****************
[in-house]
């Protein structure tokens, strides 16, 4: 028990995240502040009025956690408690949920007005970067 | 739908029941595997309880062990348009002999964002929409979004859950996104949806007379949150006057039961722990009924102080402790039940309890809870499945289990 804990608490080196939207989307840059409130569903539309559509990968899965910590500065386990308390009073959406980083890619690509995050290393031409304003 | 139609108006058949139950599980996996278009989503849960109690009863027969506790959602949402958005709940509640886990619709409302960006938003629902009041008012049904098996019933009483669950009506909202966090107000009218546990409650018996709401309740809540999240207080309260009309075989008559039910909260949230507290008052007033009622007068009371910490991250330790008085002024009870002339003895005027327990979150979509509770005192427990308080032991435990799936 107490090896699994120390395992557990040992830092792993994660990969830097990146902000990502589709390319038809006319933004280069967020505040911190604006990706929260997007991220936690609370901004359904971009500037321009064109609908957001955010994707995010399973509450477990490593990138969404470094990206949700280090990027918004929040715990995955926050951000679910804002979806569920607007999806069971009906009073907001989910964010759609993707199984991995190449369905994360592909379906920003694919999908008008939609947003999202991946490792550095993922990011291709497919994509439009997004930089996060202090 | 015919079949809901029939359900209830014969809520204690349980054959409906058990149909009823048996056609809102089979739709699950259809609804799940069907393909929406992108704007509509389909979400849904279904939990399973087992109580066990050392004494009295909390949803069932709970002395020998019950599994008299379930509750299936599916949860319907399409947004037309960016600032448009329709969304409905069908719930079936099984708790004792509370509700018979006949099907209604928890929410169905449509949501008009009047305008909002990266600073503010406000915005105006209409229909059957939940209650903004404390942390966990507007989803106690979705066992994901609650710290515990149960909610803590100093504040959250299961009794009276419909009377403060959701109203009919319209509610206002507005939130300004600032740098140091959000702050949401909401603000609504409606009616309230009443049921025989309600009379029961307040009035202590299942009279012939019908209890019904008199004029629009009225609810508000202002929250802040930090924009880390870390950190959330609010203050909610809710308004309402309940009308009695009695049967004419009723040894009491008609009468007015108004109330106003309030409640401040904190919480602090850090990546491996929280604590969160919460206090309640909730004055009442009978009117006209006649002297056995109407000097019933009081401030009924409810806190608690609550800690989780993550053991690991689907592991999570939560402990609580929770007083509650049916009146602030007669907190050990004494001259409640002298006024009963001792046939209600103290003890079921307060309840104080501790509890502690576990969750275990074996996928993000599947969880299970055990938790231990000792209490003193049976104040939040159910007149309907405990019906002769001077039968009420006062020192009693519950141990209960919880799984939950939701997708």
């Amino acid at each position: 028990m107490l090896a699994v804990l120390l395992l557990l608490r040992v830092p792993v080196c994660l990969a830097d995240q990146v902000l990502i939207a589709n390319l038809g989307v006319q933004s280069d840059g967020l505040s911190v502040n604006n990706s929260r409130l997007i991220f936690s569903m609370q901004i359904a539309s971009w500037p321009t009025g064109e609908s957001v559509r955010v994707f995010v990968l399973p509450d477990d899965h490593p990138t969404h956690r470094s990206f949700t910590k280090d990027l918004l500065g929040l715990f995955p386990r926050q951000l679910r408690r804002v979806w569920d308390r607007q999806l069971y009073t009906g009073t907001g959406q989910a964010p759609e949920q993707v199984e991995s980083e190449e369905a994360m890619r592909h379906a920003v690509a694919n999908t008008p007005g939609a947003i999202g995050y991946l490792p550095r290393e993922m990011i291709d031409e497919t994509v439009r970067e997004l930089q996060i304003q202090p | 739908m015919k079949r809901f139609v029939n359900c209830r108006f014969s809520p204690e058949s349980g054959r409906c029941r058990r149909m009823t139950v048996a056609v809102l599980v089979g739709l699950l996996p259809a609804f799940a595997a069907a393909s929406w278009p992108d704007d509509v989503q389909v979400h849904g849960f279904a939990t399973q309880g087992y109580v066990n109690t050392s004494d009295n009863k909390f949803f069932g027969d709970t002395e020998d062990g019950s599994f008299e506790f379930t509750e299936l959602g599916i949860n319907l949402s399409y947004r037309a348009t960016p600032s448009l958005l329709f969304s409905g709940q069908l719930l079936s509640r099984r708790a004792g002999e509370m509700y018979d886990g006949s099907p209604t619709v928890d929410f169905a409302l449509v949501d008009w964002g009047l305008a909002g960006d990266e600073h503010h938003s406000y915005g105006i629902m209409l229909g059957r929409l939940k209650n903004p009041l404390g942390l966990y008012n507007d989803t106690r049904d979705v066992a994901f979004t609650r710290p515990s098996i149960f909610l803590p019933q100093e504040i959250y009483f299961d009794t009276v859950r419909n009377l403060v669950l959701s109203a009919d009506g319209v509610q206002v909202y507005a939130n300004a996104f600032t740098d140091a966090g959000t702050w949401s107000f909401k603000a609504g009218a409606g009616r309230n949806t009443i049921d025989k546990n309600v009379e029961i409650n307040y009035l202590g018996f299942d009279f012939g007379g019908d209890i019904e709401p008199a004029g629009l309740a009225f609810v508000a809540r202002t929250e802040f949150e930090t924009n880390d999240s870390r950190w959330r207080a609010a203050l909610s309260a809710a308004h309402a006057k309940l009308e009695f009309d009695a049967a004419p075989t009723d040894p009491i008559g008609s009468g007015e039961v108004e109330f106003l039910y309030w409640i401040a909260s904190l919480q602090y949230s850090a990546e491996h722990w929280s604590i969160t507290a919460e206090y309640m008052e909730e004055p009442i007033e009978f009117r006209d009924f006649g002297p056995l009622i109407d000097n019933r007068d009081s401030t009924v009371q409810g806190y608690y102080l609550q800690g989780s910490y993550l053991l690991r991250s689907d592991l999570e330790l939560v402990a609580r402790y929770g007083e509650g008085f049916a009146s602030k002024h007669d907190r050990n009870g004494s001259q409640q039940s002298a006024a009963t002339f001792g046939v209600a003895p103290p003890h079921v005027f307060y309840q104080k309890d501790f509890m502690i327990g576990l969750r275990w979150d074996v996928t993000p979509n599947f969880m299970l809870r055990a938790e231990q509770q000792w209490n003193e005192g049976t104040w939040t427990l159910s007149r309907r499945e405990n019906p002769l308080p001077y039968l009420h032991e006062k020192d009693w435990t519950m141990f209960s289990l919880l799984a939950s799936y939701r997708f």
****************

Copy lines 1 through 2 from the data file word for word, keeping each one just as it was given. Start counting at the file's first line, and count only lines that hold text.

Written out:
[in-house]
């Protein structure tokens, strides 16, 4: 028990995240502040009025956690408690949920007005970067 | 739908029941595997309880062990348009002999964002929409979004859950996104949806007379949150006057039961722990009924102080402790039940309890809870499945289990 804990608490080196939207989307840059409130569903539309559509990968899965910590500065386990308390009073959406980083890619690509995050290393031409304003 | 139609108006058949139950599980996996278009989503849960109690009863027969506790959602949402958005709940509640886990619709409302960006938003629902009041008012049904098996019933009483669950009506909202966090107000009218546990409650018996709401309740809540999240207080309260009309075989008559039910909260949230507290008052007033009622007068009371910490991250330790008085002024009870002339003895005027327990979150979509509770005192427990308080032991435990799936 107490090896699994120390395992557990040992830092792993994660990969830097990146902000990502589709390319038809006319933004280069967020505040911190604006990706929260997007991220936690609370901004359904971009500037321009064109609908957001955010994707995010399973509450477990490593990138969404470094990206949700280090990027918004929040715990995955926050951000679910804002979806569920607007999806069971009906009073907001989910964010759609993707199984991995190449369905994360592909379906920003694919999908008008939609947003999202991946490792550095993922990011291709497919994509439009997004930089996060202090 | 015919079949809901029939359900209830014969809520204690349980054959409906058990149909009823048996056609809102089979739709699950259809609804799940069907393909929406992108704007509509389909979400849904279904939990399973087992109580066990050392004494009295909390949803069932709970002395020998019950599994008299379930509750299936599916949860319907399409947004037309960016600032448009329709969304409905069908719930079936099984708790004792509370509700018979006949099907209604928890929410169905449509949501008009009047305008909002990266600073503010406000915005105006209409229909059957939940209650903004404390942390966990507007989803106690979705066992994901609650710290515990149960909610803590100093504040959250299961009794009276419909009377403060959701109203009919319209509610206002507005939130300004600032740098140091959000702050949401909401603000609504409606009616309230009443049921025989309600009379029961307040009035202590299942009279012939019908209890019904008199004029629009009225609810508000202002929250802040930090924009880390870390950190959330609010203050909610809710308004309402309940009308009695009695049967004419009723040894009491008609009468007015108004109330106003309030409640401040904190919480602090850090990546491996929280604590969160919460206090309640909730004055009442009978009117006209006649002297056995109407000097019933009081401030009924409810806190608690609550800690989780993550053991690991689907592991999570939560402990609580929770007083509650049916009146602030007669907190050990004494001259409640002298006024009963001792046939209600103290003890079921307060309840104080501790509890502690576990969750275990074996996928993000599947969880299970055990938790231990000792209490003193049976104040939040159910007149309907405990019906002769001077039968009420006062020192009693519950141990209960919880799984939950939701997708």